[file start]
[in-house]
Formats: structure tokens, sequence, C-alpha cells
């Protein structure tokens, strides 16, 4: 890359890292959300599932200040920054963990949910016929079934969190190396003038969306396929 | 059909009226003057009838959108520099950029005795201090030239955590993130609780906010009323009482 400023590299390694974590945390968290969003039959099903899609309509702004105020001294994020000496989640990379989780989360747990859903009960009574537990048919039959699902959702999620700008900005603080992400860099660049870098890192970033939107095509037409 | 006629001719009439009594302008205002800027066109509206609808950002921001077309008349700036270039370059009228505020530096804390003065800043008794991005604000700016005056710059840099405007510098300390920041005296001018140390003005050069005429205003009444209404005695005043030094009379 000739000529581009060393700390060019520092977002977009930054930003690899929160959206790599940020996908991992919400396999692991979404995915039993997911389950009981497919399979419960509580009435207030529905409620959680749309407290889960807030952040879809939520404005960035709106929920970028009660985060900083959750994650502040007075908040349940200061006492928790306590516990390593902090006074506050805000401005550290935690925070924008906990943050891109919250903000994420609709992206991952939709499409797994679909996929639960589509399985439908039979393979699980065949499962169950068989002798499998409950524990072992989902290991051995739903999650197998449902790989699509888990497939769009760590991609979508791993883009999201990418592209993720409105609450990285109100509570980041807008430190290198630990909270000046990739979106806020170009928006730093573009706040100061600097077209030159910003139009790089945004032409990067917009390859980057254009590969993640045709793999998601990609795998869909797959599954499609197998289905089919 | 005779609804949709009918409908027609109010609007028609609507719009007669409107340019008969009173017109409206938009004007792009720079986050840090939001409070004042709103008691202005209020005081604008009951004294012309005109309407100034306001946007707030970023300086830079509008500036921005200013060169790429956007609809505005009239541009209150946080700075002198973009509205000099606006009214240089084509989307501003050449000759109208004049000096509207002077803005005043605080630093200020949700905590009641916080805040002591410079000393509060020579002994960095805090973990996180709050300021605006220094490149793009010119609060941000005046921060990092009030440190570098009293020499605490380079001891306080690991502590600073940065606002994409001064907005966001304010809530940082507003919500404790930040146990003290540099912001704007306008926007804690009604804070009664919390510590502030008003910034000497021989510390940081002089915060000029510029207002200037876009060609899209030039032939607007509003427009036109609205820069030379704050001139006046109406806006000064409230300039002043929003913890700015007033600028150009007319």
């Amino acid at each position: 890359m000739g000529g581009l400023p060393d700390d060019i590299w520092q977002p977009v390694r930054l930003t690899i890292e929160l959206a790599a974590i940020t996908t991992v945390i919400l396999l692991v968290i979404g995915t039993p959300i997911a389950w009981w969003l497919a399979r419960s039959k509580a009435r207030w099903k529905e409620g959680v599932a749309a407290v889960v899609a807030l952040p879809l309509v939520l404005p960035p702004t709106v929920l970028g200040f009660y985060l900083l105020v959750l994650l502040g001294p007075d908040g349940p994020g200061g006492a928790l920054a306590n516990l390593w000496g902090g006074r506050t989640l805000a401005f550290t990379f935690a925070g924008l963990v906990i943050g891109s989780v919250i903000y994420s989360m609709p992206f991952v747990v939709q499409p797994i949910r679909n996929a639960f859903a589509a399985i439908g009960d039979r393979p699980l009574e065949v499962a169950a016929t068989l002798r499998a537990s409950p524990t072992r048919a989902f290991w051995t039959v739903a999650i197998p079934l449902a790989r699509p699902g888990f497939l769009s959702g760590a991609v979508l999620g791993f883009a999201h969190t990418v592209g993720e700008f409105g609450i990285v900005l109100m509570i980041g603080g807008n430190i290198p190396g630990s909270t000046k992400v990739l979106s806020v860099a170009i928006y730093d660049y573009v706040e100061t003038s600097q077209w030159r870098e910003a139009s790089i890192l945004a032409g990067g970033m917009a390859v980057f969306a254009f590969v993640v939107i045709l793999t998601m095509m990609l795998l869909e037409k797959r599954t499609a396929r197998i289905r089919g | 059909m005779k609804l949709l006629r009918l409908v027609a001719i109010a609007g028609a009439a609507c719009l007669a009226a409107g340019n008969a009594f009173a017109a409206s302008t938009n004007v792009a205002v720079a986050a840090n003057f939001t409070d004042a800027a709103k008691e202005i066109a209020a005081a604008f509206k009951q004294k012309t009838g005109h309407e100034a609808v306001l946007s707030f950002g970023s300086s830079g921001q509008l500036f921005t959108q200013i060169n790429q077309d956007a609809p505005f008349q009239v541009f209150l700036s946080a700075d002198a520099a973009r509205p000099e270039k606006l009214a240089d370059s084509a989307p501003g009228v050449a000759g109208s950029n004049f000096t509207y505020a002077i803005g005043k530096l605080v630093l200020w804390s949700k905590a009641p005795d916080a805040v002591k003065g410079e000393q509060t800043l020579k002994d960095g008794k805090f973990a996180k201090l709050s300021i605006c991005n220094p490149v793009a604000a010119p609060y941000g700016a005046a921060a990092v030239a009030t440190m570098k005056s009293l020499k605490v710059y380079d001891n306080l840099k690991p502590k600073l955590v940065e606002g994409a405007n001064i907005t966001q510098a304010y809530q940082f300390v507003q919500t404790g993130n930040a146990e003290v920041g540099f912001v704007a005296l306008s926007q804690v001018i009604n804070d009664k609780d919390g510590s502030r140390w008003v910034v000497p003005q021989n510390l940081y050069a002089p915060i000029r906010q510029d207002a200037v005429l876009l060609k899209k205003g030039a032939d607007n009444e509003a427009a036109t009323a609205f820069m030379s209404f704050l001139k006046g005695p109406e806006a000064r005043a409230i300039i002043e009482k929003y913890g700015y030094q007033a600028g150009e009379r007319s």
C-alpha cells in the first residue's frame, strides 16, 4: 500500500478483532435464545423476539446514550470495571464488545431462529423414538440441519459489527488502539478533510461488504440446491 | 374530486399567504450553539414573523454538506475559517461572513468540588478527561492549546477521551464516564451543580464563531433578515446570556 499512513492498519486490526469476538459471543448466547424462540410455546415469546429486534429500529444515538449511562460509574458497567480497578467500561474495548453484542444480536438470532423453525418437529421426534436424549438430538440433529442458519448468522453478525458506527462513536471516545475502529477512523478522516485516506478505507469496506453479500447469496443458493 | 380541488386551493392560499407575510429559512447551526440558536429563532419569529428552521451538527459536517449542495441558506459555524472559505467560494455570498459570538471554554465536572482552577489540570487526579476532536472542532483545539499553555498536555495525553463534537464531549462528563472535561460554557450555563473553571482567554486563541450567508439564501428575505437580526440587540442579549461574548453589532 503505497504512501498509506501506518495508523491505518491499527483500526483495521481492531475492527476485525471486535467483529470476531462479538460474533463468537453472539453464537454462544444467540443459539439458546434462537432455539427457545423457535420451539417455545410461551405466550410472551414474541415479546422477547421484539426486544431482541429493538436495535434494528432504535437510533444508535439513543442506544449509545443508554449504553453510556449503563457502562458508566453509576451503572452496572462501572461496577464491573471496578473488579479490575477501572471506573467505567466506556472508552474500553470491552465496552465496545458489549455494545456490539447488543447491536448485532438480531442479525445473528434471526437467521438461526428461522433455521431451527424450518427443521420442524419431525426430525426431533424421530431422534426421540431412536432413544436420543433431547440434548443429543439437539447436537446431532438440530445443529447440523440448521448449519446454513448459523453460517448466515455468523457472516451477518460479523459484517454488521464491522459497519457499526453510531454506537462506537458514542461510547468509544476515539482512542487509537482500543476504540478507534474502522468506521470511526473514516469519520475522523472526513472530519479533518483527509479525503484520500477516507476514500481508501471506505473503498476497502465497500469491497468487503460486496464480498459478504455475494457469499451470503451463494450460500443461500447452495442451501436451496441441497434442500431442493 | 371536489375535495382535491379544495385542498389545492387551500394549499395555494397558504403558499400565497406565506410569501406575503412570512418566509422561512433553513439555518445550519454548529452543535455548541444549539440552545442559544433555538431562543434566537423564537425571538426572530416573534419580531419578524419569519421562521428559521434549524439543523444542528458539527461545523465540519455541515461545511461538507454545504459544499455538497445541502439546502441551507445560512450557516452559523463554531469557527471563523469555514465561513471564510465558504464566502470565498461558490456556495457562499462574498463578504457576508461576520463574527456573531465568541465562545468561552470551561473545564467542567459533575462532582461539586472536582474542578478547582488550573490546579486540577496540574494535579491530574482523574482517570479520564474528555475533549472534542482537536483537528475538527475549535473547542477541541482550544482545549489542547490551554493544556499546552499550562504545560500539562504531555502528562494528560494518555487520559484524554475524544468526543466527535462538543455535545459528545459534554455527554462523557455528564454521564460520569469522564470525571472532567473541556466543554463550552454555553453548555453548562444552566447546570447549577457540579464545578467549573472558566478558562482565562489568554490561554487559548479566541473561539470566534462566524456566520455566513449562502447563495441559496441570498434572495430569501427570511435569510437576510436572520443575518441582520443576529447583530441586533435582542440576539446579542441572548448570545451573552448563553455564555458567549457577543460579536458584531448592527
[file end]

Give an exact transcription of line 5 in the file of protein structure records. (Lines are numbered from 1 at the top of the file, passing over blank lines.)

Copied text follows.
C-alpha cells in the first residue's frame, strides 16, 4: 500500500478483532435464545423476539446514550470495571464488545431462529423414538440441519459489527488502539478533510461488504440446491 | 374530486399567504450553539414573523454538506475559517461572513468540588478527561492549546477521551464516564451543580464563531433578515446570556 499512513492498519486490526469476538459471543448466547424462540410455546415469546429486534429500529444515538449511562460509574458497567480497578467500561474495548453484542444480536438470532423453525418437529421426534436424549438430538440433529442458519448468522453478525458506527462513536471516545475502529477512523478522516485516506478505507469496506453479500447469496443458493 | 380541488386551493392560499407575510429559512447551526440558536429563532419569529428552521451538527459536517449542495441558506459555524472559505467560494455570498459570538471554554465536572482552577489540570487526579476532536472542532483545539499553555498536555495525553463534537464531549462528563472535561460554557450555563473553571482567554486563541450567508439564501428575505437580526440587540442579549461574548453589532 503505497504512501498509506501506518495508523491505518491499527483500526483495521481492531475492527476485525471486535467483529470476531462479538460474533463468537453472539453464537454462544444467540443459539439458546434462537432455539427457545423457535420451539417455545410461551405466550410472551414474541415479546422477547421484539426486544431482541429493538436495535434494528432504535437510533444508535439513543442506544449509545443508554449504553453510556449503563457502562458508566453509576451503572452496572462501572461496577464491573471496578473488579479490575477501572471506573467505567466506556472508552474500553470491552465496552465496545458489549455494545456490539447488543447491536448485532438480531442479525445473528434471526437467521438461526428461522433455521431451527424450518427443521420442524419431525426430525426431533424421530431422534426421540431412536432413544436420543433431547440434548443429543439437539447436537446431532438440530445443529447440523440448521448449519446454513448459523453460517448466515455468523457472516451477518460479523459484517454488521464491522459497519457499526453510531454506537462506537458514542461510547468509544476515539482512542487509537482500543476504540478507534474502522468506521470511526473514516469519520475522523472526513472530519479533518483527509479525503484520500477516507476514500481508501471506505473503498476497502465497500469491497468487503460486496464480498459478504455475494457469499451470503451463494450460500443461500447452495442451501436451496441441497434442500431442493 | 371536489375535495382535491379544495385542498389545492387551500394549499395555494397558504403558499400565497406565506410569501406575503412570512418566509422561512433553513439555518445550519454548529452543535455548541444549539440552545442559544433555538431562543434566537423564537425571538426572530416573534419580531419578524419569519421562521428559521434549524439543523444542528458539527461545523465540519455541515461545511461538507454545504459544499455538497445541502439546502441551507445560512450557516452559523463554531469557527471563523469555514465561513471564510465558504464566502470565498461558490456556495457562499462574498463578504457576508461576520463574527456573531465568541465562545468561552470551561473545564467542567459533575462532582461539586472536582474542578478547582488550573490546579486540577496540574494535579491530574482523574482517570479520564474528555475533549472534542482537536483537528475538527475549535473547542477541541482550544482545549489542547490551554493544556499546552499550562504545560500539562504531555502528562494528560494518555487520559484524554475524544468526543466527535462538543455535545459528545459534554455527554462523557455528564454521564460520569469522564470525571472532567473541556466543554463550552454555553453548555453548562444552566447546570447549577457540579464545578467549573472558566478558562482565562489568554490561554487559548479566541473561539470566534462566524456566520455566513449562502447563495441559496441570498434572495430569501427570511435569510437576510436572520443575518441582520443576529447583530441586533435582542440576539446579542441572548448570545451573552448563553455564555458567549457577543460579536458584531448592527